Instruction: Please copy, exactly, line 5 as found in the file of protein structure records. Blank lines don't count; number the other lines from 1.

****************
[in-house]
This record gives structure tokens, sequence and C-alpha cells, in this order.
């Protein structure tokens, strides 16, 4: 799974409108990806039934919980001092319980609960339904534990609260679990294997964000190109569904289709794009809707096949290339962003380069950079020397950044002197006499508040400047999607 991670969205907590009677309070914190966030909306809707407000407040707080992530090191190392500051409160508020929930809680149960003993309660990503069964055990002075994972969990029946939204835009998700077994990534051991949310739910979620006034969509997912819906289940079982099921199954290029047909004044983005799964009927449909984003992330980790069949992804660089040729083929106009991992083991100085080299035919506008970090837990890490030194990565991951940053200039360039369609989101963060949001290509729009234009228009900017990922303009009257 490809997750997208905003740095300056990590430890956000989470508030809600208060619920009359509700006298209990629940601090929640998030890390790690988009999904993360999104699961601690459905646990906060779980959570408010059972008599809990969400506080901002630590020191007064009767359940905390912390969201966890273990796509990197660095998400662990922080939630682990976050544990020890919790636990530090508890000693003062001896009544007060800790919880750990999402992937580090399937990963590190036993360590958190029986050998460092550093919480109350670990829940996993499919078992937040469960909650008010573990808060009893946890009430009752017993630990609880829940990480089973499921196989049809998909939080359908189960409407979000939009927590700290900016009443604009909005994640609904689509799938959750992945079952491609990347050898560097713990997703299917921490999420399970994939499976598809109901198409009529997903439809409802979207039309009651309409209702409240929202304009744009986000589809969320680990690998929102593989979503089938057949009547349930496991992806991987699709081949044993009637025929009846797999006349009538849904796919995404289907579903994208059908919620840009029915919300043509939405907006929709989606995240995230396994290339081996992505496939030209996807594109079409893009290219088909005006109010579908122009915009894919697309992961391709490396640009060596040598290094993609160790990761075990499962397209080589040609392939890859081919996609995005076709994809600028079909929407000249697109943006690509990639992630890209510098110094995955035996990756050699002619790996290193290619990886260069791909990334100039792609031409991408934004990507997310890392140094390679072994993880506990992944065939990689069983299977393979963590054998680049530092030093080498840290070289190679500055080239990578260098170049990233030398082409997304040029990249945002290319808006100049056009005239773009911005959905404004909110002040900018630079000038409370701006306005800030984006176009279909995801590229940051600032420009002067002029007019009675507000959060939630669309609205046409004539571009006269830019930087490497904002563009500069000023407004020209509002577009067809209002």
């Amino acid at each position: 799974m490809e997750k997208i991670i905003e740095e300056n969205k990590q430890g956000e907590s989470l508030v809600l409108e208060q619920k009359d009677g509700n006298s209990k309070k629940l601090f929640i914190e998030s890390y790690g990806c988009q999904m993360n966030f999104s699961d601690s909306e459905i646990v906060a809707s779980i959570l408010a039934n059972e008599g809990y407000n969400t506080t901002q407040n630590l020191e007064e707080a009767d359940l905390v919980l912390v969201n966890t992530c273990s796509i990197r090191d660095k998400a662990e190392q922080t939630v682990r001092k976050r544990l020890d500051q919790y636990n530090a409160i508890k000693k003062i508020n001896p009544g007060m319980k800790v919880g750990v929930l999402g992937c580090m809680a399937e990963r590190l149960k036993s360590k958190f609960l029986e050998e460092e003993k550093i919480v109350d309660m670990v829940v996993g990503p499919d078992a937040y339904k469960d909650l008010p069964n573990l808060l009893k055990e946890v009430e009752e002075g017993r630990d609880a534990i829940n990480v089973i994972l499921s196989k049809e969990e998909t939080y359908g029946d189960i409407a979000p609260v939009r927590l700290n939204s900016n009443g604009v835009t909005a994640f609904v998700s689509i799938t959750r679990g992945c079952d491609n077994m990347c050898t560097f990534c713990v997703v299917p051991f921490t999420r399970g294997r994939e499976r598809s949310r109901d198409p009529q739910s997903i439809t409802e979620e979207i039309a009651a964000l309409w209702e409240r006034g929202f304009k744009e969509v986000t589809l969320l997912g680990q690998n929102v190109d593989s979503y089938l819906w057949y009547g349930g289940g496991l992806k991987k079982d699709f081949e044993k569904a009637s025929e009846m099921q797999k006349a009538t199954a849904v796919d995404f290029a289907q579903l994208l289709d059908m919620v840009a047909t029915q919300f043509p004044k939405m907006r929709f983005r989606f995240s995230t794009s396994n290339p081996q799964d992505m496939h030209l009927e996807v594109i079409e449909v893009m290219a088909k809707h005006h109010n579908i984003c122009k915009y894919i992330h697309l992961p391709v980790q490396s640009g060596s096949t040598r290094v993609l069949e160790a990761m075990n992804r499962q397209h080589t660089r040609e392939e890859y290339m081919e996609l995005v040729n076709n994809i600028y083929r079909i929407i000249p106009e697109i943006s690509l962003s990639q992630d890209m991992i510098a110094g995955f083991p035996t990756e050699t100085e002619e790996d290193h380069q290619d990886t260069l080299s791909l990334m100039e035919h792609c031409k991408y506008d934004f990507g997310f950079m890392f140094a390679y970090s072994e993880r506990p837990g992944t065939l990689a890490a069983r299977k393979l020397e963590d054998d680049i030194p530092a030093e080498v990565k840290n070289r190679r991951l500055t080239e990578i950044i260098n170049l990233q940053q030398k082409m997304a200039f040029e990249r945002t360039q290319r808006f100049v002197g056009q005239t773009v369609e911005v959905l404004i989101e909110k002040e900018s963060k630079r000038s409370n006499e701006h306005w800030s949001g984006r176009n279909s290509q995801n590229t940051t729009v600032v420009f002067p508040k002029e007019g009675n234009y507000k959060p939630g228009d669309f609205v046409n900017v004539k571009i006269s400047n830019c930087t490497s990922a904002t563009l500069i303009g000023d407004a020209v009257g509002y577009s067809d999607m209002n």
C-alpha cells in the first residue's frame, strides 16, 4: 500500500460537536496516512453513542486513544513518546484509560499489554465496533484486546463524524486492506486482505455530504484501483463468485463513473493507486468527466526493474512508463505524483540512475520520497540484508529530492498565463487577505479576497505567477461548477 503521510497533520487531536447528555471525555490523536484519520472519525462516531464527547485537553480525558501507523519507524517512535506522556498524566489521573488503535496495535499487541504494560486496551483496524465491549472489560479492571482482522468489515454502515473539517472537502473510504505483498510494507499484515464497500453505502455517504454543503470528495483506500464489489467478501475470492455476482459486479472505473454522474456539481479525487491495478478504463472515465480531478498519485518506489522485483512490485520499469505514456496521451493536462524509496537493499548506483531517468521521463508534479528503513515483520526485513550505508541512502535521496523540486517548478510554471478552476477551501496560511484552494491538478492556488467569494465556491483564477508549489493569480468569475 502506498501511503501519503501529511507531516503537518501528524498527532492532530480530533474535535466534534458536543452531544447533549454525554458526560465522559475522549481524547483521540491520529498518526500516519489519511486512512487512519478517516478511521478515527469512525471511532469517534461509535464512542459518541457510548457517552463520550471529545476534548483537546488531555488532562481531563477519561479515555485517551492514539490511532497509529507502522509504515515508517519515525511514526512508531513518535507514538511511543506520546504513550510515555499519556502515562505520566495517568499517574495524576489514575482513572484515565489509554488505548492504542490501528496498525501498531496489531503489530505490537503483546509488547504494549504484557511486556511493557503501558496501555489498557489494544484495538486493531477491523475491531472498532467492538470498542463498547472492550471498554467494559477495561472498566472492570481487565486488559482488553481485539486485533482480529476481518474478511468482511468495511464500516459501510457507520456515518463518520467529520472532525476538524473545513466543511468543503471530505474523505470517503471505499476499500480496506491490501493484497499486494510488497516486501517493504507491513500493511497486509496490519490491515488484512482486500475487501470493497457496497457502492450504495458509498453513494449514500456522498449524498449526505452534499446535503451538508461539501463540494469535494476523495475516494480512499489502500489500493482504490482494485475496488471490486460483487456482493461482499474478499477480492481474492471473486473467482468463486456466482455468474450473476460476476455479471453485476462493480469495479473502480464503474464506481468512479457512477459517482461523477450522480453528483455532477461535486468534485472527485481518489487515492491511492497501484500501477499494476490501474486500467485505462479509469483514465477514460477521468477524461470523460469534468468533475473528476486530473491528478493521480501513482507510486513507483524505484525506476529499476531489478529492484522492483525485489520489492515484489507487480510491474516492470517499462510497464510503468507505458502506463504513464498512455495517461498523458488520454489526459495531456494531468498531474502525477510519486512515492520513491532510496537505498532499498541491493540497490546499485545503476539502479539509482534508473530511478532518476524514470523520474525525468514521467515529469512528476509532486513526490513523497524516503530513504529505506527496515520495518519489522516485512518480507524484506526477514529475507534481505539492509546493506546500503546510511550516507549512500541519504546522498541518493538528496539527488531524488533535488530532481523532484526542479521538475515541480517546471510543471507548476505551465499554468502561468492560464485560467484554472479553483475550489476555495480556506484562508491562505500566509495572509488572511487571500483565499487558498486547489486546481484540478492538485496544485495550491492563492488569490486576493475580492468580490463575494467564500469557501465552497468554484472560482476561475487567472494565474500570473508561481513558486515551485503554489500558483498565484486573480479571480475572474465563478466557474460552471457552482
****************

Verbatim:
C-alpha cells in the first residue's frame, strides 16, 4: 500500500460537536496516512453513542486513544513518546484509560499489554465496533484486546463524524486492506486482505455530504484501483463468485463513473493507486468527466526493474512508463505524483540512475520520497540484508529530492498565463487577505479576497505567477461548477 503521510497533520487531536447528555471525555490523536484519520472519525462516531464527547485537553480525558501507523519507524517512535506522556498524566489521573488503535496495535499487541504494560486496551483496524465491549472489560479492571482482522468489515454502515473539517472537502473510504505483498510494507499484515464497500453505502455517504454543503470528495483506500464489489467478501475470492455476482459486479472505473454522474456539481479525487491495478478504463472515465480531478498519485518506489522485483512490485520499469505514456496521451493536462524509496537493499548506483531517468521521463508534479528503513515483520526485513550505508541512502535521496523540486517548478510554471478552476477551501496560511484552494491538478492556488467569494465556491483564477508549489493569480468569475 502506498501511503501519503501529511507531516503537518501528524498527532492532530480530533474535535466534534458536543452531544447533549454525554458526560465522559475522549481524547483521540491520529498518526500516519489519511486512512487512519478517516478511521478515527469512525471511532469517534461509535464512542459518541457510548457517552463520550471529545476534548483537546488531555488532562481531563477519561479515555485517551492514539490511532497509529507502522509504515515508517519515525511514526512508531513518535507514538511511543506520546504513550510515555499519556502515562505520566495517568499517574495524576489514575482513572484515565489509554488505548492504542490501528496498525501498531496489531503489530505490537503483546509488547504494549504484557511486556511493557503501558496501555489498557489494544484495538486493531477491523475491531472498532467492538470498542463498547472492550471498554467494559477495561472498566472492570481487565486488559482488553481485539486485533482480529476481518474478511468482511468495511464500516459501510457507520456515518463518520467529520472532525476538524473545513466543511468543503471530505474523505470517503471505499476499500480496506491490501493484497499486494510488497516486501517493504507491513500493511497486509496490519490491515488484512482486500475487501470493497457496497457502492450504495458509498453513494449514500456522498449524498449526505452534499446535503451538508461539501463540494469535494476523495475516494480512499489502500489500493482504490482494485475496488471490486460483487456482493461482499474478499477480492481474492471473486473467482468463486456466482455468474450473476460476476455479471453485476462493480469495479473502480464503474464506481468512479457512477459517482461523477450522480453528483455532477461535486468534485472527485481518489487515492491511492497501484500501477499494476490501474486500467485505462479509469483514465477514460477521468477524461470523460469534468468533475473528476486530473491528478493521480501513482507510486513507483524505484525506476529499476531489478529492484522492483525485489520489492515484489507487480510491474516492470517499462510497464510503468507505458502506463504513464498512455495517461498523458488520454489526459495531456494531468498531474502525477510519486512515492520513491532510496537505498532499498541491493540497490546499485545503476539502479539509482534508473530511478532518476524514470523520474525525468514521467515529469512528476509532486513526490513523497524516503530513504529505506527496515520495518519489522516485512518480507524484506526477514529475507534481505539492509546493506546500503546510511550516507549512500541519504546522498541518493538528496539527488531524488533535488530532481523532484526542479521538475515541480517546471510543471507548476505551465499554468502561468492560464485560467484554472479553483475550489476555495480556506484562508491562505500566509495572509488572511487571500483565499487558498486547489486546481484540478492538485496544485495550491492563492488569490486576493475580492468580490463575494467564500469557501465552497468554484472560482476561475487567472494565474500570473508561481513558486515551485503554489500558483498565484486573480479571480475572474465563478466557474460552471457552482